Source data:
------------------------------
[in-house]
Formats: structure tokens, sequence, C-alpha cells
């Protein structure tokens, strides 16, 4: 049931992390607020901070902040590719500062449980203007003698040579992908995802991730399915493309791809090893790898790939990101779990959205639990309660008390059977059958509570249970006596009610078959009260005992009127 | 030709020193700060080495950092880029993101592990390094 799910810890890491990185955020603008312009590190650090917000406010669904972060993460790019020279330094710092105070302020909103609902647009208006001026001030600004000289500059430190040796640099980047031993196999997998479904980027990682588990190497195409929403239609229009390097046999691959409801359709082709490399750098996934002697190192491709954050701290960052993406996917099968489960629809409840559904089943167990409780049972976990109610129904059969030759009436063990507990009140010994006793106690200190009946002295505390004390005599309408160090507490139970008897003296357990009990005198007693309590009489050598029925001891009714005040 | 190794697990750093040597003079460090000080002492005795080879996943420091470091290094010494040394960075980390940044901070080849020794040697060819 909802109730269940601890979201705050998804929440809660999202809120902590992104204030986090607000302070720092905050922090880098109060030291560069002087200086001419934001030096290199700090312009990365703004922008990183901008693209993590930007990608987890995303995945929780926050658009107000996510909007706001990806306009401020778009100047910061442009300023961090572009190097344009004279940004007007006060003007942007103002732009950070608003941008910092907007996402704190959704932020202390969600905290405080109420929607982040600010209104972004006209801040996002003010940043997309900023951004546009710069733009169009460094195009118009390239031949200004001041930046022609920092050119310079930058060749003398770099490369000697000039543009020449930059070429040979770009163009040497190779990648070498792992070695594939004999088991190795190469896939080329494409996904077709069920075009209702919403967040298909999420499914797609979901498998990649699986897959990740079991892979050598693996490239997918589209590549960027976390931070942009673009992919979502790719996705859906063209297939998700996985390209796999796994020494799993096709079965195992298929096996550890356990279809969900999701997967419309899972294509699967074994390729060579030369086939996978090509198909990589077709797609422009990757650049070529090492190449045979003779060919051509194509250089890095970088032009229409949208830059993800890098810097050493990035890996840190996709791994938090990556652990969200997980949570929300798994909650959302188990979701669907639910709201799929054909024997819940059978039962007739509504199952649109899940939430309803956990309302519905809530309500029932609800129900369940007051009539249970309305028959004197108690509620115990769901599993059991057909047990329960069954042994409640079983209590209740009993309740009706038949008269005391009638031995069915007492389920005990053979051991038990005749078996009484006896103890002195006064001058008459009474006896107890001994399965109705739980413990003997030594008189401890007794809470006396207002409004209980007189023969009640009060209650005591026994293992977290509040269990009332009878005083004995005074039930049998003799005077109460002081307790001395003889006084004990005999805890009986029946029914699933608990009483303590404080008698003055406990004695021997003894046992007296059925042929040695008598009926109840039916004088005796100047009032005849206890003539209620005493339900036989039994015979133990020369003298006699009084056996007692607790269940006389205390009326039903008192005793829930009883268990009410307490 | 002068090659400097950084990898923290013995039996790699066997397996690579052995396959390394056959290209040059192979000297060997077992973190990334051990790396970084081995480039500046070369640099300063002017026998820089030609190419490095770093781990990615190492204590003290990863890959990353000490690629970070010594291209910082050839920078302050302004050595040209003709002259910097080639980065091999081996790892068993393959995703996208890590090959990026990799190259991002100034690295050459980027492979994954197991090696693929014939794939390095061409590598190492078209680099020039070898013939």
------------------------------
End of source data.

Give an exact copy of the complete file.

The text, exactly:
[in-house]
Formats: structure tokens, sequence, C-alpha cells
């Protein structure tokens, strides 16, 4: 049931992390607020901070902040590719500062449980203007003698040579992908995802991730399915493309791809090893790898790939990101779990959205639990309660008390059977059958509570249970006596009610078959009260005992009127 | 030709020193700060080495950092880029993101592990390094 799910810890890491990185955020603008312009590190650090917000406010669904972060993460790019020279330094710092105070302020909103609902647009208006001026001030600004000289500059430190040796640099980047031993196999997998479904980027990682588990190497195409929403239609229009390097046999691959409801359709082709490399750098996934002697190192491709954050701290960052993406996917099968489960629809409840559904089943167990409780049972976990109610129904059969030759009436063990507990009140010994006793106690200190009946002295505390004390005599309408160090507490139970008897003296357990009990005198007693309590009489050598029925001891009714005040 | 190794697990750093040597003079460090000080002492005795080879996943420091470091290094010494040394960075980390940044901070080849020794040697060819 909802109730269940601890979201705050998804929440809660999202809120902590992104204030986090607000302070720092905050922090880098109060030291560069002087200086001419934001030096290199700090312009990365703004922008990183901008693209993590930007990608987890995303995945929780926050658009107000996510909007706001990806306009401020778009100047910061442009300023961090572009190097344009004279940004007007006060003007942007103002732009950070608003941008910092907007996402704190959704932020202390969600905290405080109420929607982040600010209104972004006209801040996002003010940043997309900023951004546009710069733009169009460094195009118009390239031949200004001041930046022609920092050119310079930058060749003398770099490369000697000039543009020449930059070429040979770009163009040497190779990648070498792992070695594939004999088991190795190469896939080329494409996904077709069920075009209702919403967040298909999420499914797609979901498998990649699986897959990740079991892979050598693996490239997918589209590549960027976390931070942009673009992919979502790719996705859906063209297939998700996985390209796999796994020494799993096709079965195992298929096996550890356990279809969900999701997967419309899972294509699967074994390729060579030369086939996978090509198909990589077709797609422009990757650049070529090492190449045979003779060919051509194509250089890095970088032009229409949208830059993800890098810097050493990035890996840190996709791994938090990556652990969200997980949570929300798994909650959302188990979701669907639910709201799929054909024997819940059978039962007739509504199952649109899940939430309803956990309302519905809530309500029932609800129900369940007051009539249970309305028959004197108690509620115990769901599993059991057909047990329960069954042994409640079983209590209740009993309740009706038949008269005391009638031995069915007492389920005990053979051991038990005749078996009484006896103890002195006064001058008459009474006896107890001994399965109705739980413990003997030594008189401890007794809470006396207002409004209980007189023969009640009060209650005591026994293992977290509040269990009332009878005083004995005074039930049998003799005077109460002081307790001395003889006084004990005999805890009986029946029914699933608990009483303590404080008698003055406990004695021997003894046992007296059925042929040695008598009926109840039916004088005796100047009032005849206890003539209620005493339900036989039994015979133990020369003298006699009084056996007692607790269940006389205390009326039903008192005793829930009883268990009410307490 | 002068090659400097950084990898923290013995039996790699066997397996690579052995396959390394056959290209040059192979000297060997077992973190990334051990790396970084081995480039500046070369640099300063002017026998820089030609190419490095770093781990990615190492204590003290990863890959990353000490690629970070010594291209910082050839920078302050302004050595040209003709002259910097080639980065091999081996790892068993393959995703996208890590090959990026990799190259991002100034690295050459980027492979994954197991090696693929014939794939390095061409590598190492078209680099020039070898013939």